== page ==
LDStorymakers Highlights: Learning from the Pros

First off, small announcement. I'm moving my Facebook Page to a Facebook Profile. So if you "like" my page, please make this less difficult for me by "following" or "friending" this profile. I'll eventually be deleting my page.

A week or so ago, I attended a writing conference called LDStorymakers, and I'm sharing some of what I learned by request. For those that don't know, a writing conference usually lasts a few days and provides attendees with the opportunity to learn from professional writers, editors, and literary agents. Some conferences, like LDStorymakers, also offer critiques from professionals and pitch sessions to agents. Every conference is a great opportunity to meet, befriend, and network with other writers.

This year, I was particularly excited to take classes from the author of Ender's Game, Orson Scott Card, and the author of Wheel of Time and Mistborn, Brandon Sanderson--both bestselling professionals.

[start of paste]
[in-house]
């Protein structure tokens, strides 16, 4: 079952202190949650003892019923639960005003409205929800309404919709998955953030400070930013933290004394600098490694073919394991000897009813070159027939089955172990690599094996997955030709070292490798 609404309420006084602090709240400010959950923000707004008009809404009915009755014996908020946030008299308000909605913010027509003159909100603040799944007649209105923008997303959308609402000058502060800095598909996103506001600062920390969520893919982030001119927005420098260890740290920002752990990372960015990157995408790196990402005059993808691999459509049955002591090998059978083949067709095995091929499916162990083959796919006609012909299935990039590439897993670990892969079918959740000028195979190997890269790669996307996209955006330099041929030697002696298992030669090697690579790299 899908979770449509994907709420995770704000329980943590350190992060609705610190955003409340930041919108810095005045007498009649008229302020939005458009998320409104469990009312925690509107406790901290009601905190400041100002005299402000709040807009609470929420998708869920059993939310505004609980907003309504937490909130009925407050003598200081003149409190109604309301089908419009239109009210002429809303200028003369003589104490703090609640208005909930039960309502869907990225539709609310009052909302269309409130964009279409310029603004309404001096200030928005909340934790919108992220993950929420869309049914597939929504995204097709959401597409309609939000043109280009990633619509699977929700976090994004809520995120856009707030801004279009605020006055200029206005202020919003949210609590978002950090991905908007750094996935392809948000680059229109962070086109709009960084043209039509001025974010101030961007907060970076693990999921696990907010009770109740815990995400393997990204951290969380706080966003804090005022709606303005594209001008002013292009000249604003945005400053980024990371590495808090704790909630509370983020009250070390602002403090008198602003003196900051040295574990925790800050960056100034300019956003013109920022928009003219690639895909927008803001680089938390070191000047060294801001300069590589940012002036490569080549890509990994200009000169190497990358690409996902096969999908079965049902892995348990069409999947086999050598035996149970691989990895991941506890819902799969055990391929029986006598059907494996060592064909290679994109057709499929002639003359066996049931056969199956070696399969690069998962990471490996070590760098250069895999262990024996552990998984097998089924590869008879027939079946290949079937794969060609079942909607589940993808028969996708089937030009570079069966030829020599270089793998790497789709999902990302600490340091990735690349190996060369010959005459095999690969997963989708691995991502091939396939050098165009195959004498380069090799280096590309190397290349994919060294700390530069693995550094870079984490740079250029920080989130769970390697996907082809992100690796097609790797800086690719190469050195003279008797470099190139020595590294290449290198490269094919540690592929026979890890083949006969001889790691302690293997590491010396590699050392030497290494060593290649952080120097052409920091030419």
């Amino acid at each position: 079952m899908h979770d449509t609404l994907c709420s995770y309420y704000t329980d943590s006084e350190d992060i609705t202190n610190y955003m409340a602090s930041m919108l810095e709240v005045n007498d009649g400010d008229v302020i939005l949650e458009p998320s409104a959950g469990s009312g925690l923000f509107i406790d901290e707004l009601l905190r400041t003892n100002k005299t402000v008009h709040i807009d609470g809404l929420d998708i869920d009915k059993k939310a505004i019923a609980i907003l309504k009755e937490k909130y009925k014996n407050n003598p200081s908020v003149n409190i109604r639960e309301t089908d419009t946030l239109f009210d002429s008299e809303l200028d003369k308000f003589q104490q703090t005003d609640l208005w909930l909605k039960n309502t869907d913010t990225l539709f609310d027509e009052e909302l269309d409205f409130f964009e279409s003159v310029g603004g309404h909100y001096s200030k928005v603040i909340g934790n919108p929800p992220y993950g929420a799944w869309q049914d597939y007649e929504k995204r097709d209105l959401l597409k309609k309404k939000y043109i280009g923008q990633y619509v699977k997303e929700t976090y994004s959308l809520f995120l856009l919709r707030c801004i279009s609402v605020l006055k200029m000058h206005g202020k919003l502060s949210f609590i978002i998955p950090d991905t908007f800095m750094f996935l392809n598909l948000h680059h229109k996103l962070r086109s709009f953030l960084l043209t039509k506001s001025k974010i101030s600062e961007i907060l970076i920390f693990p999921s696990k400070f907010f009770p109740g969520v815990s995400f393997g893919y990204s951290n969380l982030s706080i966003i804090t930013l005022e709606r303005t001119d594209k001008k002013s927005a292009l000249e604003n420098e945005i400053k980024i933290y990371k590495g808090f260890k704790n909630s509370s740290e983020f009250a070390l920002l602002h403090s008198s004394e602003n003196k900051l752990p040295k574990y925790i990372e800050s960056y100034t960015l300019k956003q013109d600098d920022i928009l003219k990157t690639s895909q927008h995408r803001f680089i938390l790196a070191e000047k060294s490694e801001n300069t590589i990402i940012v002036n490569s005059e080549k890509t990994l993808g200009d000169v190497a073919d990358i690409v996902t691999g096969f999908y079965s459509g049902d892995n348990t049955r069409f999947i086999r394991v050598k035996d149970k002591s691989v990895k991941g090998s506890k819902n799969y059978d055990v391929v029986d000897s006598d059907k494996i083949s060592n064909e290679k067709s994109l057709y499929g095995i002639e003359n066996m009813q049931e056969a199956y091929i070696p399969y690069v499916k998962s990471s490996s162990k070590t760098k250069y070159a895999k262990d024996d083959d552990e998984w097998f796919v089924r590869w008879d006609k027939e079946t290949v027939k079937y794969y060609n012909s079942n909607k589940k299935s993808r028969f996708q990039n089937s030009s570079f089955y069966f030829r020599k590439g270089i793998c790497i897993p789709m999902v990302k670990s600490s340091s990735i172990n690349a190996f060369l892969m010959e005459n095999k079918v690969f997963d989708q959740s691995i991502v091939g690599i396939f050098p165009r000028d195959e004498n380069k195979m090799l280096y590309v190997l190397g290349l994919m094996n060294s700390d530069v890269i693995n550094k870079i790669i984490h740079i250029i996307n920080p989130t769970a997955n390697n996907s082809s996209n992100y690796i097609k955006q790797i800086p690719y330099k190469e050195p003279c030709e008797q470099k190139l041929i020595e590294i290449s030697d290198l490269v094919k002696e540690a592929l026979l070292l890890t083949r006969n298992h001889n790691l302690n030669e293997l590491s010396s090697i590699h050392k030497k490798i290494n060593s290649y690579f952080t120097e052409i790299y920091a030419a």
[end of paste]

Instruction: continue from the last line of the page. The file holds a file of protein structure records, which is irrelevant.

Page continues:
Here are the highlights of my experience.

Slush Pile Simulation

The first class I chose to go to was a slush pile simulation with literary agents and editors. "Slush pile" is jargon for "submission pile." People call it a "slush" pile because there is so much slush and junk in it. Here, the pros listened to an attendee's first page and, just like on some reality t.v. show, raised their hands when they would have decided to reject the manuscript. When all four judges had their hands up, the reader stopped reading, and each pro explained why they would reject the manuscript. Do they really reject a manuscript based on one page? Yes. My first page didn't get read, but it was interesting to hear why they rejected certain novels.

First Chapter Contest

Every year LDStorymakers holds a first chapter contest. I entered, and although I didn't win, I at least got feedback from five judges.  Unfortunately, some of the feedback was completely contradictory. Here are some short examples: